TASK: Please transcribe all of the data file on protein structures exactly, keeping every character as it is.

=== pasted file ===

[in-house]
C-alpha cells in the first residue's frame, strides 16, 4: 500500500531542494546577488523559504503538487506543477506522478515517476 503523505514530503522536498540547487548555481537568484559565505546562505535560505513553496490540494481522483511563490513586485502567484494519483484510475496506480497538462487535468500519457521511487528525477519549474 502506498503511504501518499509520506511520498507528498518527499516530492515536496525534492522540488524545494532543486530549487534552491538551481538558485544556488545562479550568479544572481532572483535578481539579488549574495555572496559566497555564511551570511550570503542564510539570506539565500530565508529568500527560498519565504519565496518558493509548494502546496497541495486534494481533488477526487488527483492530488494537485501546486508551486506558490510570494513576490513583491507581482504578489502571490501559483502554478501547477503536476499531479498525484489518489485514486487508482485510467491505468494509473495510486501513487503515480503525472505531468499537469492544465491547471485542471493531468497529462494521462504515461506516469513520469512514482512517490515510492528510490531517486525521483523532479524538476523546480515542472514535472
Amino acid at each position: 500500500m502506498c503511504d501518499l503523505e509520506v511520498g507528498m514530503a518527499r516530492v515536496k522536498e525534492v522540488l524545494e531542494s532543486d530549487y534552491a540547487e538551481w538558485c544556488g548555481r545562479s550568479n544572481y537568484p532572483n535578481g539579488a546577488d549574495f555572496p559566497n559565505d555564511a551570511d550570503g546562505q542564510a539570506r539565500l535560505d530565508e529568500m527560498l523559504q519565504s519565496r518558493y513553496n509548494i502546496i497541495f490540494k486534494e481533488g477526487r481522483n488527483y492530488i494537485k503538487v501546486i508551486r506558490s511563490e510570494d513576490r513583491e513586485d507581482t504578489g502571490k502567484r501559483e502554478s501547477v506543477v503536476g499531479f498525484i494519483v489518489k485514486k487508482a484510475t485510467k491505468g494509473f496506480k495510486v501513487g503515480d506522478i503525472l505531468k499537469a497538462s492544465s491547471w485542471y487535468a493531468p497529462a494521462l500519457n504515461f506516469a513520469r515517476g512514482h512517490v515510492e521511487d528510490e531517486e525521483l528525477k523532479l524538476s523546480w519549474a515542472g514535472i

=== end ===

[in-house]
C-alpha cells in the first residue's frame, strides 16, 4: 500500500531542494546577488523559504503538487506543477506522478515517476 503523505514530503522536498540547487548555481537568484559565505546562505535560505513553496490540494481522483511563490513586485502567484494519483484510475496506480497538462487535468500519457521511487528525477519549474 502506498503511504501518499509520506511520498507528498518527499516530492515536496525534492522540488524545494532543486530549487534552491538551481538558485544556488545562479550568479544572481532572483535578481539579488549574495555572496559566497555564511551570511550570503542564510539570506539565500530565508529568500527560498519565504519565496518558493509548494502546496497541495486534494481533488477526487488527483492530488494537485501546486508551486506558490510570494513576490513583491507581482504578489502571490501559483502554478501547477503536476499531479498525484489518489485514486487508482485510467491505468494509473495510486501513487503515480503525472505531468499537469492544465491547471485542471493531468497529462494521462504515461506516469513520469512514482512517490515510492528510490531517486525521483523532479524538476523546480515542472514535472
Amino acid at each position: 500500500m502506498c503511504d501518499l503523505e509520506v511520498g507528498m514530503a518527499r516530492v515536496k522536498e525534492v522540488l524545494e531542494s532543486d530549487y534552491a540547487e538551481w538558485c544556488g548555481r545562479s550568479n544572481y537568484p532572483n535578481g539579488a546577488d549574495f555572496p559566497n559565505d555564511a551570511d550570503g546562505q542564510a539570506r539565500l535560505d530565508e529568500m527560498l523559504q519565504s519565496r518558493y513553496n509548494i502546496i497541495f490540494k486534494e481533488g477526487r481522483n488527483y492530488i494537485k503538487v501546486i508551486r506558490s511563490e510570494d513576490r513583491e513586485d507581482t504578489g502571490k502567484r501559483e502554478s501547477v506543477v503536476g499531479f498525484i494519483v489518489k485514486k487508482a484510475t485510467k491505468g494509473f496506480k495510486v501513487g503515480d506522478i503525472l505531468k499537469a497538462s492544465s491547471w485542471y487535468a493531468p497529462a494521462l500519457n504515461f506516469a513520469r515517476g512514482h512517490v515510492e521511487d528510490e531517486e525521483l528525477k523532479l524538476s523546480w519549474a515542472g514535472i